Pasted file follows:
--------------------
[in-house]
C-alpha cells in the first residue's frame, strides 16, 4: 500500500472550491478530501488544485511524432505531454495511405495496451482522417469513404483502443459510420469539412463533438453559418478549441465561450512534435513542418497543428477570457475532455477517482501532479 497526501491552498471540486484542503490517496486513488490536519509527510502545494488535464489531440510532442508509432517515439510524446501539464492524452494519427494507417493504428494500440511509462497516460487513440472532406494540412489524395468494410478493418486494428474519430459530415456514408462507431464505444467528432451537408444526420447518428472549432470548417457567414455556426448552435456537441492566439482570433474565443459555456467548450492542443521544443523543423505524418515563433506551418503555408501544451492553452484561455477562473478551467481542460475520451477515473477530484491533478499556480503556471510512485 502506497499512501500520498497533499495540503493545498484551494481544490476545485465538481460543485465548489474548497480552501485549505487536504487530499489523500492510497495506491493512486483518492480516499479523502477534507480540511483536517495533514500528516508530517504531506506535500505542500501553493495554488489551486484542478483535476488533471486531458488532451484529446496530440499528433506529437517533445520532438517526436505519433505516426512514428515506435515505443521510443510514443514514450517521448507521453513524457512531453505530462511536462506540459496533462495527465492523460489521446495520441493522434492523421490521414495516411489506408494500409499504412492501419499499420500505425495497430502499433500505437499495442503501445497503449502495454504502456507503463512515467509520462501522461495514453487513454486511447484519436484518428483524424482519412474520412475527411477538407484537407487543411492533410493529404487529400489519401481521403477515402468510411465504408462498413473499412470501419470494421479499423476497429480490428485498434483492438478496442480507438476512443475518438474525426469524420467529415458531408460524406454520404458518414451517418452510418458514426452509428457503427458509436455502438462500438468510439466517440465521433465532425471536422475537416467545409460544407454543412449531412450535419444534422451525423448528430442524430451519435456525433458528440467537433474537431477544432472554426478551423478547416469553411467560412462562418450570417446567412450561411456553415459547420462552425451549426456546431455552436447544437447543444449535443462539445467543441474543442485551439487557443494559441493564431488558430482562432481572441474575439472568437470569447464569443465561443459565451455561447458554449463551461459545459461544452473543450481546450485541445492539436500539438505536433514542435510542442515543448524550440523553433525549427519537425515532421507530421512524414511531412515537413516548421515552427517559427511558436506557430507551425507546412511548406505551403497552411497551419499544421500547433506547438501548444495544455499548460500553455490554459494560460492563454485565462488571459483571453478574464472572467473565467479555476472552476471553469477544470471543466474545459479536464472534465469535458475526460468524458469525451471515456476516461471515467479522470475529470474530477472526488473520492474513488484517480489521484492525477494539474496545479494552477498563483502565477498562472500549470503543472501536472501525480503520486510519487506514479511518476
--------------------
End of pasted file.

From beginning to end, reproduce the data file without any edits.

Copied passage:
[in-house]
C-alpha cells in the first residue's frame, strides 16, 4: 500500500472550491478530501488544485511524432505531454495511405495496451482522417469513404483502443459510420469539412463533438453559418478549441465561450512534435513542418497543428477570457475532455477517482501532479 497526501491552498471540486484542503490517496486513488490536519509527510502545494488535464489531440510532442508509432517515439510524446501539464492524452494519427494507417493504428494500440511509462497516460487513440472532406494540412489524395468494410478493418486494428474519430459530415456514408462507431464505444467528432451537408444526420447518428472549432470548417457567414455556426448552435456537441492566439482570433474565443459555456467548450492542443521544443523543423505524418515563433506551418503555408501544451492553452484561455477562473478551467481542460475520451477515473477530484491533478499556480503556471510512485 502506497499512501500520498497533499495540503493545498484551494481544490476545485465538481460543485465548489474548497480552501485549505487536504487530499489523500492510497495506491493512486483518492480516499479523502477534507480540511483536517495533514500528516508530517504531506506535500505542500501553493495554488489551486484542478483535476488533471486531458488532451484529446496530440499528433506529437517533445520532438517526436505519433505516426512514428515506435515505443521510443510514443514514450517521448507521453513524457512531453505530462511536462506540459496533462495527465492523460489521446495520441493522434492523421490521414495516411489506408494500409499504412492501419499499420500505425495497430502499433500505437499495442503501445497503449502495454504502456507503463512515467509520462501522461495514453487513454486511447484519436484518428483524424482519412474520412475527411477538407484537407487543411492533410493529404487529400489519401481521403477515402468510411465504408462498413473499412470501419470494421479499423476497429480490428485498434483492438478496442480507438476512443475518438474525426469524420467529415458531408460524406454520404458518414451517418452510418458514426452509428457503427458509436455502438462500438468510439466517440465521433465532425471536422475537416467545409460544407454543412449531412450535419444534422451525423448528430442524430451519435456525433458528440467537433474537431477544432472554426478551423478547416469553411467560412462562418450570417446567412450561411456553415459547420462552425451549426456546431455552436447544437447543444449535443462539445467543441474543442485551439487557443494559441493564431488558430482562432481572441474575439472568437470569447464569443465561443459565451455561447458554449463551461459545459461544452473543450481546450485541445492539436500539438505536433514542435510542442515543448524550440523553433525549427519537425515532421507530421512524414511531412515537413516548421515552427517559427511558436506557430507551425507546412511548406505551403497552411497551419499544421500547433506547438501548444495544455499548460500553455490554459494560460492563454485565462488571459483571453478574464472572467473565467479555476472552476471553469477544470471543466474545459479536464472534465469535458475526460468524458469525451471515456476516461471515467479522470475529470474530477472526488473520492474513488484517480489521484492525477494539474496545479494552477498563483502565477498562472500549470503543472501536472501525480503520486510519487506514479511518476